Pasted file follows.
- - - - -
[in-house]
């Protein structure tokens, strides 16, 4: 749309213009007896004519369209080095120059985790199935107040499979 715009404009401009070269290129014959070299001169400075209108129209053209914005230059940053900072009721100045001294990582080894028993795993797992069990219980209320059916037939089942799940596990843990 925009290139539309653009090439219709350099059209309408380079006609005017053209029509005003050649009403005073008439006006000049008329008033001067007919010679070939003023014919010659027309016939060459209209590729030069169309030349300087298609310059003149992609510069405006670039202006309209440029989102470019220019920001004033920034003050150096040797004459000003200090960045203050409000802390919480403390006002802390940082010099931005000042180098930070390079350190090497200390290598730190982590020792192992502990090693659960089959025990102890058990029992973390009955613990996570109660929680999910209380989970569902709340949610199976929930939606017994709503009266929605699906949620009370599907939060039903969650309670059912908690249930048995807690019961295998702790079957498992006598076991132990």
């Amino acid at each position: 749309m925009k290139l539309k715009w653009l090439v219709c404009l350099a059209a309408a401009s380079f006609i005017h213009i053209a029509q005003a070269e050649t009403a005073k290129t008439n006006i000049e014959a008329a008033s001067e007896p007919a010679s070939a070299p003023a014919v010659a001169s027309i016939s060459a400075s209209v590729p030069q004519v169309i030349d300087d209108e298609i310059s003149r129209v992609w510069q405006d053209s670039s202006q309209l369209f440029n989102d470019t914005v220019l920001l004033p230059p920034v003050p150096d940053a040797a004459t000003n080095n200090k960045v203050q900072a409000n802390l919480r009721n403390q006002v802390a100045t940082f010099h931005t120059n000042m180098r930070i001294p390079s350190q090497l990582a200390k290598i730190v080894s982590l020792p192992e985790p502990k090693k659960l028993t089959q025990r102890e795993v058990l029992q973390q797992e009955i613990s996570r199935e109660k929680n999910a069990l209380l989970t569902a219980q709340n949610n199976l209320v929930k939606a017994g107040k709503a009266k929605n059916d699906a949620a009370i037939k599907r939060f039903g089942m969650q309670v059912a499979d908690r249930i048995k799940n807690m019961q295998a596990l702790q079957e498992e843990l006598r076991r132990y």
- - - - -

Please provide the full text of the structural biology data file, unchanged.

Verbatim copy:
[in-house]
């Protein structure tokens, strides 16, 4: 749309213009007896004519369209080095120059985790199935107040499979 715009404009401009070269290129014959070299001169400075209108129209053209914005230059940053900072009721100045001294990582080894028993795993797992069990219980209320059916037939089942799940596990843990 925009290139539309653009090439219709350099059209309408380079006609005017053209029509005003050649009403005073008439006006000049008329008033001067007919010679070939003023014919010659027309016939060459209209590729030069169309030349300087298609310059003149992609510069405006670039202006309209440029989102470019220019920001004033920034003050150096040797004459000003200090960045203050409000802390919480403390006002802390940082010099931005000042180098930070390079350190090497200390290598730190982590020792192992502990090693659960089959025990102890058990029992973390009955613990996570109660929680999910209380989970569902709340949610199976929930939606017994709503009266929605699906949620009370599907939060039903969650309670059912908690249930048995807690019961295998702790079957498992006598076991132990």
């Amino acid at each position: 749309m925009k290139l539309k715009w653009l090439v219709c404009l350099a059209a309408a401009s380079f006609i005017h213009i053209a029509q005003a070269e050649t009403a005073k290129t008439n006006i000049e014959a008329a008033s001067e007896p007919a010679s070939a070299p003023a014919v010659a001169s027309i016939s060459a400075s209209v590729p030069q004519v169309i030349d300087d209108e298609i310059s003149r129209v992609w510069q405006d053209s670039s202006q309209l369209f440029n989102d470019t914005v220019l920001l004033p230059p920034v003050p150096d940053a040797a004459t000003n080095n200090k960045v203050q900072a409000n802390l919480r009721n403390q006002v802390a100045t940082f010099h931005t120059n000042m180098r930070i001294p390079s350190q090497l990582a200390k290598i730190v080894s982590l020792p192992e985790p502990k090693k659960l028993t089959q025990r102890e795993v058990l029992q973390q797992e009955i613990s996570r199935e109660k929680n999910a069990l209380l989970t569902a219980q709340n949610n199976l209320v929930k939606a017994g107040k709503a009266k929605n059916d699906a949620a009370i037939k599907r939060f039903g089942m969650q309670v059912a499979d908690r249930i048995k799940n807690m019961q295998a596990l702790q079957e498992e843990l006598r076991r132990y």